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I can read in the ln man page:

   -L, --logical
          make hard links to symbolic link references

I read somewhere that ln -L could be used to re-link files that were deleted but which are still open, using the /proc filesystem. For example:

ln -L /proc/1234/fd/12 /tmp/my-file

But I'm getting ENOENT: No such file or directory. If I try on a different filesystem, I get instead Invalid cross-device link.

If I can't use ln -L to recover deleted files, then what could it be used for?

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up vote 4 down vote accepted

GNU utilities are primarily documented with info pages. From the GNU ln info page:

    If -s is not in effect, and the source file is a symbolic link,
    create the hard link to the file referred to by the symbolic link,
    rather than the symbolic link itself. 

So this simply dereferences symbolic links given as source arguments.

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Well, a little bit more newbie-friendly answer...

Some basics beforehand

A simple view on how files are stored on UNIX/Linux systems is: There's a directory entry consisting of the name you see with ls -l and an Inode number (you may see with ls -i). The Inode contains the actual information where your data is stored on the filesystem (among other things like ownership, permissions, more Inodes if neccessary, and so on):

(Time for some UTF-8 fun... ;-) )

Simple view:

┌─────────────────┐    ┌───────┐    ┌─────────────┐
│ directory entry │ ─► │ Inode │ ─► │ data blocks │
└─────────────────┘    └───────┘    └─────────────┘

Now to the difference between Hard and symbolic link:

A hard link is simply a directory entry that points to the same Inode as an already existing one, whereas a symbolic link is just a special file that contains the name of annother file (stored directly within the Inode, if the pathname is small enough to fit in). This is the reason, why

  • Hard links to the same file cannot have different file access permissions (since these are stored within the Inode)
  • Hard links must reside within the same file system

Expanded simple view

 │    hard link    │ ───────┐
 └─────────────────┘        ▼
 ┌─────────────────┐    ┌───────┐    ┌─────────────┐
 │  example_file   │ ─► │ Inode │ ─► │ data blocks │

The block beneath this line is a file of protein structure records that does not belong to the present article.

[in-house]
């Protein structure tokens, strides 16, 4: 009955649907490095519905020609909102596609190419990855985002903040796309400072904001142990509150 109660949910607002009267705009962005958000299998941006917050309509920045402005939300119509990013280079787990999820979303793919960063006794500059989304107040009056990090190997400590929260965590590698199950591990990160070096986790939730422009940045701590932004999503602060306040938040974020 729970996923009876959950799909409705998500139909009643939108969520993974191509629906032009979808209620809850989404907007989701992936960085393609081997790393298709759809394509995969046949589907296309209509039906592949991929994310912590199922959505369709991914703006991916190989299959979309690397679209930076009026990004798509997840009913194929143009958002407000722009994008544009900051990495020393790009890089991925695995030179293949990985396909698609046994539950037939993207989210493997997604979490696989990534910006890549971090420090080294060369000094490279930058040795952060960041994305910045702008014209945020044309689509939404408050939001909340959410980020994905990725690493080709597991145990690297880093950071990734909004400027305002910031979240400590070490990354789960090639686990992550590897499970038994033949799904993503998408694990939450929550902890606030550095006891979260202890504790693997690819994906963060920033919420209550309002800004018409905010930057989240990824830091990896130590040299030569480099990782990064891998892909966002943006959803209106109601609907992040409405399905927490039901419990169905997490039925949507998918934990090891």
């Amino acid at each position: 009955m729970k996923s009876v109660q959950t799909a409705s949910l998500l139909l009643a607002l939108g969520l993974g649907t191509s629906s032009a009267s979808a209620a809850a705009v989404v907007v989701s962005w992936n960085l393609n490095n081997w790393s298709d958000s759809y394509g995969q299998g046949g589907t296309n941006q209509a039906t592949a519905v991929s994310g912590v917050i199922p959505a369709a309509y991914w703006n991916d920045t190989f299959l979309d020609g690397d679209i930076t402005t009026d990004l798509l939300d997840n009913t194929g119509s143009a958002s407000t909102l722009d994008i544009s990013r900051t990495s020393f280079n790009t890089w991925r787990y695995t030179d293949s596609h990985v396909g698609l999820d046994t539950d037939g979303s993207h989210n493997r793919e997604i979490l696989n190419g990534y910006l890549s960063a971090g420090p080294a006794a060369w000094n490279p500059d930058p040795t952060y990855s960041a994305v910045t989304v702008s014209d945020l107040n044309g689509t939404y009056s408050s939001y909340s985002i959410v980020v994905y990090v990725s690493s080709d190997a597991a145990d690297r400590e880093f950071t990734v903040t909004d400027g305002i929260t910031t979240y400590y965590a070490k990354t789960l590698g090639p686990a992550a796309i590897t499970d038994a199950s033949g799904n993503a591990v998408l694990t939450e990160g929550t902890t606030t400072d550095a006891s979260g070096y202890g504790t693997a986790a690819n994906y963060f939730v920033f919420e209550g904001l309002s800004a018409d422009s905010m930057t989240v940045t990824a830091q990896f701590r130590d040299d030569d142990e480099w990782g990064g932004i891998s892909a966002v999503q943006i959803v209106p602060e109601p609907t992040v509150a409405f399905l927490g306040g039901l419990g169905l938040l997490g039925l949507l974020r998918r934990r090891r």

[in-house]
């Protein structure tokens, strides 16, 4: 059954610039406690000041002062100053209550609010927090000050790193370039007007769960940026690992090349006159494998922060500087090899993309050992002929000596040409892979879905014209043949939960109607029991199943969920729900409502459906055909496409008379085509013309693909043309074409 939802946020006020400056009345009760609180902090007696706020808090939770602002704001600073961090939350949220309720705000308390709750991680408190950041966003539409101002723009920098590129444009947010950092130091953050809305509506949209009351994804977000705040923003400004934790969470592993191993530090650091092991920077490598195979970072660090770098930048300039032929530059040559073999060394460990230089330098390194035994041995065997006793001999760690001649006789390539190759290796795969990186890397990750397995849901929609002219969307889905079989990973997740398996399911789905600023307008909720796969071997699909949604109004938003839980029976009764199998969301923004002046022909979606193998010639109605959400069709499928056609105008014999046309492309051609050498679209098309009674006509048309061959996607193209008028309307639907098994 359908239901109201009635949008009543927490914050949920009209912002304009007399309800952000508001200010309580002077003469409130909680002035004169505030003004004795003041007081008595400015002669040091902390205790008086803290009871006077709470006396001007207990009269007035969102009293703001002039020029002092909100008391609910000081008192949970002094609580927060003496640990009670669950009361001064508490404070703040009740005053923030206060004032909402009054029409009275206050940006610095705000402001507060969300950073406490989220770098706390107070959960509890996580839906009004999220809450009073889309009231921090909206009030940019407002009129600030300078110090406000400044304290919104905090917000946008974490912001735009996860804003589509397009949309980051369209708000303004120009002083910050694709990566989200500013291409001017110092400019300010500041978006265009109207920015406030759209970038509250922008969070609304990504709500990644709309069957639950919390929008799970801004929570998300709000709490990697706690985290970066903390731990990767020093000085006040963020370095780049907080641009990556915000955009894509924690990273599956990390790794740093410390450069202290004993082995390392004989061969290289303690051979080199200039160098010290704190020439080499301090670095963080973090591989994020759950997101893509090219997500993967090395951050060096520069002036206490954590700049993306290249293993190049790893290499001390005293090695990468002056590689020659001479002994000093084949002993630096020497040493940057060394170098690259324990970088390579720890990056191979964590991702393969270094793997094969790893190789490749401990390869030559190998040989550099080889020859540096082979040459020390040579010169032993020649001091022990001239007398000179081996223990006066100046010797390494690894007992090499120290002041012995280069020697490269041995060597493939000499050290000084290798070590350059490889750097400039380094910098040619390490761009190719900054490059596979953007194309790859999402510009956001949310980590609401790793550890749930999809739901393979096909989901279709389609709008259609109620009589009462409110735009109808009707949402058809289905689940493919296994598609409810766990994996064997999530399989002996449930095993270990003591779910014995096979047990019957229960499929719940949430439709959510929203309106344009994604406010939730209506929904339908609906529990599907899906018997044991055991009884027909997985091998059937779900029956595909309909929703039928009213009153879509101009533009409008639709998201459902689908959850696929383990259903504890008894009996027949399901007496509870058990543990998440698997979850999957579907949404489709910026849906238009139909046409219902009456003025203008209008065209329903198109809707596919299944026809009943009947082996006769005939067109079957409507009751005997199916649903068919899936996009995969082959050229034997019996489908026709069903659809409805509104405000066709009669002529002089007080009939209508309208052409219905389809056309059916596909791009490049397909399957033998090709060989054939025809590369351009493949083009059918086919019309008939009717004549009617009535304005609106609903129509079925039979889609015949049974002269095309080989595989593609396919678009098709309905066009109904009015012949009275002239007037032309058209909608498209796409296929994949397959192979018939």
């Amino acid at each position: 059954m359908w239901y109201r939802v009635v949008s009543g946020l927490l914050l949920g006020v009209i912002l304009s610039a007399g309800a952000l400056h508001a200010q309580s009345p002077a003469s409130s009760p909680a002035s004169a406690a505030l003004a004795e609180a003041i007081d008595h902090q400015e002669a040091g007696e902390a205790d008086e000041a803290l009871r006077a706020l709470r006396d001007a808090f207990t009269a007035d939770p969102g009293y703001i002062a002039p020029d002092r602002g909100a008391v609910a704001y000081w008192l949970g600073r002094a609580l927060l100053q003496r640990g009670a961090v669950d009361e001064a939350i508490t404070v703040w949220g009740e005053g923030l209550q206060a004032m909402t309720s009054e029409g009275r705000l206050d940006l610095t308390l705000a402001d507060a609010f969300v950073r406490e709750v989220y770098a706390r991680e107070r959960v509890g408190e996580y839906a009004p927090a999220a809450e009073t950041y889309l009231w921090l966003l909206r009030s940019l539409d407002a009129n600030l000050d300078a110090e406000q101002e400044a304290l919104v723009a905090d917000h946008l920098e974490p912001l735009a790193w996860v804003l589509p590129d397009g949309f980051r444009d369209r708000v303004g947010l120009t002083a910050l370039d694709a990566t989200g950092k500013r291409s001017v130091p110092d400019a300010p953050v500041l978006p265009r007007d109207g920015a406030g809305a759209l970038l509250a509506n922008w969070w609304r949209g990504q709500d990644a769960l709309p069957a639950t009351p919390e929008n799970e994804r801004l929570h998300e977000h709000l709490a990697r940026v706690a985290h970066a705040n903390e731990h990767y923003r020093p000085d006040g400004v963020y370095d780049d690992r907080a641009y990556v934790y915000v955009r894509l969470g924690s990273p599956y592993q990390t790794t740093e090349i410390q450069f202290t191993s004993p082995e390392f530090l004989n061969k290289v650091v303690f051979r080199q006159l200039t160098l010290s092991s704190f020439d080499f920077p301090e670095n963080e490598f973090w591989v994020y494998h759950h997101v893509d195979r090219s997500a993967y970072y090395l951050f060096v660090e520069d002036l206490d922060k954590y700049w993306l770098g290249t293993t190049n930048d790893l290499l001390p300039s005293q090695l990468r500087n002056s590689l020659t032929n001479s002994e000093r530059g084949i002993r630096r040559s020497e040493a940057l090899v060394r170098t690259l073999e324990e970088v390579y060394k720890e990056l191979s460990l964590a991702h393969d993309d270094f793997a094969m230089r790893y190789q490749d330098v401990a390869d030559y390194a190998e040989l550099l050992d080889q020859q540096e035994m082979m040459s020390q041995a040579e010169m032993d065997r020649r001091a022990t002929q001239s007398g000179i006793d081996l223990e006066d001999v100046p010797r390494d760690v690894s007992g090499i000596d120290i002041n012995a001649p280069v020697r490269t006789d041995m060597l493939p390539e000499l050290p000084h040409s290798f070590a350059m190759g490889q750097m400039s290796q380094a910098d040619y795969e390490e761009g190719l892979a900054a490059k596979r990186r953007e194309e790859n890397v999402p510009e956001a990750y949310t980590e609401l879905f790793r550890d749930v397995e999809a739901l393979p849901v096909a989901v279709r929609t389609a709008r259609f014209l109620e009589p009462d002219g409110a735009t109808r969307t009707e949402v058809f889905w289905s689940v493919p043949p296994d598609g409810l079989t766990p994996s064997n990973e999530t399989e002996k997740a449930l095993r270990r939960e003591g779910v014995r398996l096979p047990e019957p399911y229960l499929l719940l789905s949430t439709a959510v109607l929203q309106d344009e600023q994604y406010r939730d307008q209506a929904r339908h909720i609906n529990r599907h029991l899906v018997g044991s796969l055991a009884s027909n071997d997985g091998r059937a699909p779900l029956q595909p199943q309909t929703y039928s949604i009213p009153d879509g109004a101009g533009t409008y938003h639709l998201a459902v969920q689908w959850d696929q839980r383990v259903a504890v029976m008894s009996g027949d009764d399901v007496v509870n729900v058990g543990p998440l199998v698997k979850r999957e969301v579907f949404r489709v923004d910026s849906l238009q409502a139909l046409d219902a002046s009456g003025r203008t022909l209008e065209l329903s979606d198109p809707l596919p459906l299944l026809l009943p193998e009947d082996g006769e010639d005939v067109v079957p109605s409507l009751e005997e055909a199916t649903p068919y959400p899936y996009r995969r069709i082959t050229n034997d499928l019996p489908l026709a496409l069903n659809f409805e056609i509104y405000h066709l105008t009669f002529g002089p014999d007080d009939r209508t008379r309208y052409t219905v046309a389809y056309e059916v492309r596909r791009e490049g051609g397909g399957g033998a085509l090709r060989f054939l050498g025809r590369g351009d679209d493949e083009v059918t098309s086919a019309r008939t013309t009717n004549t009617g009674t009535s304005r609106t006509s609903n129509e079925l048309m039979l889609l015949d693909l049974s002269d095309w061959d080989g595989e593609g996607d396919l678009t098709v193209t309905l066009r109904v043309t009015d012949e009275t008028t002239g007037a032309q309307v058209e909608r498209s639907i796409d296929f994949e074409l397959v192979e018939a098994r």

└─────────────────┘    └───────┘    └─────────────┘
 ┌─────────────────┐    ┌─────────┴──────────┐
 │  symbolic link  │ ─► │ filename reference │
 └─────────────────┘    └────────────────────┘

Now back to the -L option with -s absent: It allows you, to create a hard link of a file where a symbolic link points to (Like "hard link" in the example above).

Why could that help to recover files which have been deleted, but are still used by an open program?

Well the behaviour of this is surely very implementation dependent and your mileage may vary across all the UNIX/Linux platforms, but I'll try to explain how it could work:

When a file gets deleted (let's say via rm(1)) the system call called is always unlink(2). It removes the directory entry and reduces the link counter (maintained within the Inode) by one.

If the link counter reaches zero, it's time for the OS to clean up (actually release the data blocks where the inode points to and then the Inode itself. BUT if the file ist still open, this taskis normally deferred until the program using the inode terminates.

Nowadays the most UNIX systems maintain a /proc filesystem hierarchy where one may lookup references to open files, which are (surprise!) symbolic links. Given that one finds the correct entry, ln -L may help to recreate a link to the inode, increasing the link counter again and thus prevent the OS from deleting the inode (if the lucky user is quick enough and the program is still running).

Note: For this to work, the new link's location must be on the same filesystem on which the original has been!

Final Example

 │   rescue_link   │ ───────┐
 └─────────────────┘        ▼
 ┌─────────────────┐    ┌───────┐    ┌─────────────┐
 │ *** removed *** │    │ Inode │ ─► │ data blocks │
 └─────────────────┘    └───────┘    └─────────────┘
 ┌─────────────────┐    ┌─────────┴──────────┐
 │ /proc/bla/fd/n  │ ─► │ filename reference │
 └─────────────────┘    └────────────────────┘

Final words

There are plenty of things that may prevent the correct creation of the link and it's very dependent on how the symbolic link itself is implemented and I have to admit: I have serious doubts it will work with many UNIX variants - but maybe a volunteer who's willing to spend some time to test this?

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